The Growing Trend of Living Small
A Critical Approach to Shrinking Domesticities
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This book examines the growing trend for housing models that shrink private living space and seeks to understand the implications of these shrinking domestic worlds. Small spaces have become big business. Reducing the size of our homes, and the amount of stuff within them, is increasingly sold as a catch-all solution to the stresses of modern life and the need to reduce our carbon footprint. Shrinking living space is being repackaged in a neoliberal capitalist context as a lifestyle choice rather than the consequence of diminishing choice in the face of what has become a long-term housing ‘crisis’. What does this mean for how we live in the long term, and is there a dark side to the promise of a simpler, more sustainable home life? Shrinking Domesticities brings together research from across the social sciences, planning and architecture to explore these issues. From co-living developments to the Tiny House Movement, self-storage units to practices of ‘de-stuffification’, and drawing on examples from across Europe, North America and Australasia, the authors of this volume seek to understand both what micro-living is bringing to our societies, and what it may be eroding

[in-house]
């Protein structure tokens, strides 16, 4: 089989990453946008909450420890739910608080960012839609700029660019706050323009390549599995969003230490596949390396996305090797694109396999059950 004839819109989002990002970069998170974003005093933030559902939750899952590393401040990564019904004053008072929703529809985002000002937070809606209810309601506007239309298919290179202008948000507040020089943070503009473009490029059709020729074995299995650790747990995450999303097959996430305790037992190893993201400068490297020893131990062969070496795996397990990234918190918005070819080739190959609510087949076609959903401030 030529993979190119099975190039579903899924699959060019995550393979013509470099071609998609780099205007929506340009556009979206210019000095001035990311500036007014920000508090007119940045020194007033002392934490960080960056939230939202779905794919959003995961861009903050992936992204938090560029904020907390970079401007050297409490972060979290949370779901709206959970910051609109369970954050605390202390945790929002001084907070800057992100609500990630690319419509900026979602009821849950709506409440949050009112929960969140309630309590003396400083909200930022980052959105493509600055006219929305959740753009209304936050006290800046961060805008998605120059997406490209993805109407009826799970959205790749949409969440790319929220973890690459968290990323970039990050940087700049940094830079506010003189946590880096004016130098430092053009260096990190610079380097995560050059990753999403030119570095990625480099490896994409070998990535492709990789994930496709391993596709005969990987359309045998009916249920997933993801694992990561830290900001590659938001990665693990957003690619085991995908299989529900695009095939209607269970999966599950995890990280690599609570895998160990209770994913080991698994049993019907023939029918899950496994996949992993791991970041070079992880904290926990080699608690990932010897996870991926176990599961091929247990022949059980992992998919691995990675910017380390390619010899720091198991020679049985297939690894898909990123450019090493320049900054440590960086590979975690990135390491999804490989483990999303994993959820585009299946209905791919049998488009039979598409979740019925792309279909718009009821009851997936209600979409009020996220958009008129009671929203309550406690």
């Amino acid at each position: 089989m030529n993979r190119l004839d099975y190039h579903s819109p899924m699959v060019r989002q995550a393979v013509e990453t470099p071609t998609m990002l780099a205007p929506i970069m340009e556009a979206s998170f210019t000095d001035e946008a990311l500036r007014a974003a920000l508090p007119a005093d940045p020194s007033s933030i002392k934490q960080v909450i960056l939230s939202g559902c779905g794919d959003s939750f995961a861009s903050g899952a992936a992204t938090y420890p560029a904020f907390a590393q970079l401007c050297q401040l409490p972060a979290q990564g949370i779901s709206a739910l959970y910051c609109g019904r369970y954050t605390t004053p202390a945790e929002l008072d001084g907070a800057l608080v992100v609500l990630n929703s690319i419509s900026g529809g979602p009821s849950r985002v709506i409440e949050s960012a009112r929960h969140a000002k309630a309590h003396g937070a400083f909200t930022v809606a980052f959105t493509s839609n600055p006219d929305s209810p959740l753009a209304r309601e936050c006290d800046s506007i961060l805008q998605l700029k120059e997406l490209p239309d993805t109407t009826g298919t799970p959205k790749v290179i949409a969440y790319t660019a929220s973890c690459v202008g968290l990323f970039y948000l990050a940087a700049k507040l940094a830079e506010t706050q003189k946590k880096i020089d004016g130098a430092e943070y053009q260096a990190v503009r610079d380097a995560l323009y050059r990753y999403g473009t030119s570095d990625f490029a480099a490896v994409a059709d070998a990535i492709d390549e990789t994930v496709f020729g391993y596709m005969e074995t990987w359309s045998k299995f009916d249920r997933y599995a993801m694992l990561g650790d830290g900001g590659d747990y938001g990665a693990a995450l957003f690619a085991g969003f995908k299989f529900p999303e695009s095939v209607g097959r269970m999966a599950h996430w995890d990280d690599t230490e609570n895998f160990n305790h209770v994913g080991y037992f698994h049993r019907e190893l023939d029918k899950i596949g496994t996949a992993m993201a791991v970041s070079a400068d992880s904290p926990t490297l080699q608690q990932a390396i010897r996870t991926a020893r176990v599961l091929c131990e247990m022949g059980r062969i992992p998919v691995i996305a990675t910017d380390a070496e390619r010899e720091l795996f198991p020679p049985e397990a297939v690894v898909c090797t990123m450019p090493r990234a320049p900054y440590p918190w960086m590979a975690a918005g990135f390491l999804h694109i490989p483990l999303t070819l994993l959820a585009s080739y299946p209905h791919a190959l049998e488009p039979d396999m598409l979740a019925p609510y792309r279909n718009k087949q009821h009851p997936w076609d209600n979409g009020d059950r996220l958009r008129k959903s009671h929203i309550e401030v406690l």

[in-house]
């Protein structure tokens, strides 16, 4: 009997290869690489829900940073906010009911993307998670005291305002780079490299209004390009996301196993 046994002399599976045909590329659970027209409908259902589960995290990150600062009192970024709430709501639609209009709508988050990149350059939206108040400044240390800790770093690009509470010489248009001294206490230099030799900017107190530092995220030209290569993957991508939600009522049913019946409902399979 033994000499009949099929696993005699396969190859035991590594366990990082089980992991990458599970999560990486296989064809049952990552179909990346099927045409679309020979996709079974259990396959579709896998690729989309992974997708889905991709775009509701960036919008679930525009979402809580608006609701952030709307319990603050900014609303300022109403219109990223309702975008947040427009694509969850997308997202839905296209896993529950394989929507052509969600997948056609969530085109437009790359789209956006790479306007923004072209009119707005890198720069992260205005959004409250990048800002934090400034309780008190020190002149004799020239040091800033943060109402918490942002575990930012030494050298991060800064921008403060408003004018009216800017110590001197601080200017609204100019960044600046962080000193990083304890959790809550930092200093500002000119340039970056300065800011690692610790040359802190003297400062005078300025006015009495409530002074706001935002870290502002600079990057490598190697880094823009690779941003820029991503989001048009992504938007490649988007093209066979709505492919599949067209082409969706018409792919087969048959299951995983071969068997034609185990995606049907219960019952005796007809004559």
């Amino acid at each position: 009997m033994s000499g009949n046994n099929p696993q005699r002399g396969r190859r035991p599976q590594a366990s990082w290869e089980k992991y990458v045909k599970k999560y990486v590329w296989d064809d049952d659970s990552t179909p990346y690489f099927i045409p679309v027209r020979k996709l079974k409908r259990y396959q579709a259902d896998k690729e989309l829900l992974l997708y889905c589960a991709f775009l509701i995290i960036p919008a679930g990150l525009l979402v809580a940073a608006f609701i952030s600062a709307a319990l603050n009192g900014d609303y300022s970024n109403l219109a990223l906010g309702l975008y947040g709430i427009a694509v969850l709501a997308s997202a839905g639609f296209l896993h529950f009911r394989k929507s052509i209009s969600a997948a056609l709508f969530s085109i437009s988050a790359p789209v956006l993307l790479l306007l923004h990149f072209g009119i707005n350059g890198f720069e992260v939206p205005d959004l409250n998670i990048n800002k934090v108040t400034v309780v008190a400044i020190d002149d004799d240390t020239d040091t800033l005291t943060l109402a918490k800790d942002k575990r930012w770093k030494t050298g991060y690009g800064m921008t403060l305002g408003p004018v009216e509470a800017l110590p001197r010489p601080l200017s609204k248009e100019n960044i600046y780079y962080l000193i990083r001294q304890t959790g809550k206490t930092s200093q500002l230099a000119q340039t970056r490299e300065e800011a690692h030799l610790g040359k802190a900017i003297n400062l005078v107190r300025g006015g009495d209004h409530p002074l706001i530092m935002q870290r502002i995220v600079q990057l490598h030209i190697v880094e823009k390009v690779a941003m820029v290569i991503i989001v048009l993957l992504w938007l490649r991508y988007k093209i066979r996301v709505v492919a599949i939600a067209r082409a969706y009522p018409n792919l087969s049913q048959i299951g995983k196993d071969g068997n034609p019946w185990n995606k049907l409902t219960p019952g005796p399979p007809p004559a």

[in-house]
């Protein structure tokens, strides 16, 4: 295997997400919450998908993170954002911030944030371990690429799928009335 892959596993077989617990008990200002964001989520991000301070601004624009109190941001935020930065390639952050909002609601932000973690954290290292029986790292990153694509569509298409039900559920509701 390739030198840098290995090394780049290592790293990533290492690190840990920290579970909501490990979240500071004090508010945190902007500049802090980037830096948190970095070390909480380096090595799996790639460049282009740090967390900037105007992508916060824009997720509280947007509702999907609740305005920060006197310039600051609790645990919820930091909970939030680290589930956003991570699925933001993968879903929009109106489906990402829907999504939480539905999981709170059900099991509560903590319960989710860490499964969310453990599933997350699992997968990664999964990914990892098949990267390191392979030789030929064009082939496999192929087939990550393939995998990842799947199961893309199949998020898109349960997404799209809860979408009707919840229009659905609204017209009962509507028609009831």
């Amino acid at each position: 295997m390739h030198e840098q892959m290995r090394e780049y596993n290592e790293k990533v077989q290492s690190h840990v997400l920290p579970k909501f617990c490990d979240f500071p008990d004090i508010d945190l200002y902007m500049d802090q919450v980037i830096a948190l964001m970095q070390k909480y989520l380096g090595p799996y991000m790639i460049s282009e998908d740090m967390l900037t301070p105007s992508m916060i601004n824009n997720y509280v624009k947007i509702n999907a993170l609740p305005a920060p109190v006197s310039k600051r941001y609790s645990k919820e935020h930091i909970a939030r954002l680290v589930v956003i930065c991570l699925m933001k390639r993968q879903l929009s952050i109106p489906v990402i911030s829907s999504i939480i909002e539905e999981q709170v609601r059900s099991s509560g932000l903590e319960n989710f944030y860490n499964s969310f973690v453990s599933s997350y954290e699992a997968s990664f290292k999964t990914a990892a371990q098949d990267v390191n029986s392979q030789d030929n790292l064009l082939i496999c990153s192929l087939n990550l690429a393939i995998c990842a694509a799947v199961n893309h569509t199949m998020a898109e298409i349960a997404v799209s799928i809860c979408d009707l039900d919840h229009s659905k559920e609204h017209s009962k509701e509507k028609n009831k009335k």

Table of Contents
1 Co-living Housing-as-a-Service and COVID-19: Micro-housing and Institutional Precarity.
Tegan Bergan & Rae Dufty-Jones
2 Shifting Domesticities in the Metropole Hotel
3 Political Narratives of Shrinking Domesticities in Helsinki and Vienna
Johanna Lilius, Michael Friesenecker & Maximilian Krankl
4 Shrinking aspirations: the potential impact of Build to Rent models on housing transitions
Daniel Durrant & Frances Brill
5 Glamorising the materiality of ‘living small’: De-stuffocation, storage, and tiny living aesthetics
6 Freedom or dispossession? Imaginaries of small, mobile living in the film Nomadland
Harris, E., Nowicki, M. and White, T.
7 Decent Homes in Compact Living? Conventional Ideals in Unconventional Contexts
Anne Hedegaard Winther
8 The Tiny Home Lifestyle (THL): A contemporary response to the neoliberalisation of housing
9 Understanding tiny house sustainabilities through the lens of frictions
Hilton Penfold., Gordon Waitt and Pauline McGuirk
10 Meshing with Your Home: Seeking trouble in sharing dwelled spaces
Lauren Wagner & Clemens Driessen
11 Minimalist lifestyles: Performance, animism and desire for degrowth
12 Tiny Houses and the Economics of Sufficiency: How ‘Shrinking Domesticities’ fit within the Degrowth Paradigm
Samuel Alexander and Heather Shearer
13 Tiny Living as an Everyday Practice of Sufficiency: Some Experiences of Tiny House Owners in Germany
Petra Lütke & Louisa Elbracht
14 The Tiny House Movement: Ecology, survival and inequality
Jenny Pickerill, Adam Barker & Jingjing Wang
15 Cluster apartments: living with less as model for lived solidarity?
16 Heterotopia: A New Perspective on Female-led Tiny House Projects
Ella Harris is Leverhulme Early Career Fellow in Urban/Cultural Geography at Birkbeck, University of London, UK.
Mel Nowicki is a Reader in Urban Geography at Oxford Brookes University, UK.
Tim White is a undertaking a PhD in Cities at the London School of Economics and Political Science, UK.